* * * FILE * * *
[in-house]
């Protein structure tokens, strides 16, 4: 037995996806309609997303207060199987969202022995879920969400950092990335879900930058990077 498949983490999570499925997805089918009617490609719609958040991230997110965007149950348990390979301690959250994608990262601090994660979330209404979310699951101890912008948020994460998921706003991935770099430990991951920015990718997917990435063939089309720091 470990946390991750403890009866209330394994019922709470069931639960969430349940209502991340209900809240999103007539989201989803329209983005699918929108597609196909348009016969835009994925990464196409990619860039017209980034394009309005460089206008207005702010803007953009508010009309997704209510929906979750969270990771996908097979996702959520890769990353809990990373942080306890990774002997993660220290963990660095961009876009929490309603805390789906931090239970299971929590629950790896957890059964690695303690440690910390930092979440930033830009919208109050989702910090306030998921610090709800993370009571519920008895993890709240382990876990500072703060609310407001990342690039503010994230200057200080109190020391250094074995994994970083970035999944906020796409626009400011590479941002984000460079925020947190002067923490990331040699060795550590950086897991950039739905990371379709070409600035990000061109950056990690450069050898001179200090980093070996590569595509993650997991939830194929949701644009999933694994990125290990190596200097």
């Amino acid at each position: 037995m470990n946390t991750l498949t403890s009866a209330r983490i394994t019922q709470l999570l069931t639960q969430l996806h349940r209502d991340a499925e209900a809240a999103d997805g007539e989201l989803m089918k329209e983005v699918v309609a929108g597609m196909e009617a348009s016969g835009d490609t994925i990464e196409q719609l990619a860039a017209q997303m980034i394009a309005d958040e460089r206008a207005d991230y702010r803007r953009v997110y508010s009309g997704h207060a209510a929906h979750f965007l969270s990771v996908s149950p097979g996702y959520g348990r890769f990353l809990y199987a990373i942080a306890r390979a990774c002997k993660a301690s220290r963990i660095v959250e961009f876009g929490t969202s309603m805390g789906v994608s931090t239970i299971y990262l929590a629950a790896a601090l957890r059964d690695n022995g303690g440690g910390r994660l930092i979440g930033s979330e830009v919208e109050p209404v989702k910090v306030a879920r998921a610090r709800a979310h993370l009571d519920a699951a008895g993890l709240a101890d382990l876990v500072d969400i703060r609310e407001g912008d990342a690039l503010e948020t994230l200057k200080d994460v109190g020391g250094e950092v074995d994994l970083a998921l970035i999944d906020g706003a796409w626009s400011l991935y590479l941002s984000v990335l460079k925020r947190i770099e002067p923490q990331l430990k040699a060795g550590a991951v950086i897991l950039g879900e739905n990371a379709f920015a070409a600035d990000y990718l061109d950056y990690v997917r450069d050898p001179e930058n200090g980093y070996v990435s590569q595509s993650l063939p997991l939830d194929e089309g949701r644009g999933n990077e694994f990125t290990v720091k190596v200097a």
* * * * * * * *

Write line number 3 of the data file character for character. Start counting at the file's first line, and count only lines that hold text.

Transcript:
């Amino acid at each position: 037995m470990n946390t991750l498949t403890s009866a209330r983490i394994t019922q709470l999570l069931t639960q969430l996806h349940r209502d991340a499925e209900a809240a999103d997805g007539e989201l989803m089918k329209e983005v699918v309609a929108g597609m196909e009617a348009s016969g835009d490609t994925i990464e196409q719609l990619a860039a017209q997303m980034i394009a309005d958040e460089r206008a207005d991230y702010r803007r953009v997110y508010s009309g997704h207060a209510a929906h979750f965007l969270s990771v996908s149950p097979g996702y959520g348990r890769f990353l809990y199987a990373i942080a306890r390979a990774c002997k993660a301690s220290r963990i660095v959250e961009f876009g929490t969202s309603m805390g789906v994608s931090t239970i299971y990262l929590a629950a790896a601090l957890r059964d690695n022995g303690g440690g910390r994660l930092i979440g930033s979330e830009v919208e109050p209404v989702k910090v306030a879920r998921a610090r709800a979310h993370l009571d519920a699951a008895g993890l709240a101890d382990l876990v500072d969400i703060r609310e407001g912008d990342a690039l503010e948020t994230l200057k200080d994460v109190g020391g250094e950092v074995d994994l970083a998921l970035i999944d906020g706003a796409w626009s400011l991935y590479l941002s984000v990335l460079k925020r947190i770099e002067p923490q990331l430990k040699a060795g550590a991951v950086i897991l950039g879900e739905n990371a379709f920015a070409a600035d990000y990718l061109d950056y990690v997917r450069d050898p001179e930058n200090g980093y070996v990435s590569q595509s993650l063939p997991l939830d194929e089309g949701r644009g999933n990077e694994f990125t290990v720091k190596v200097a």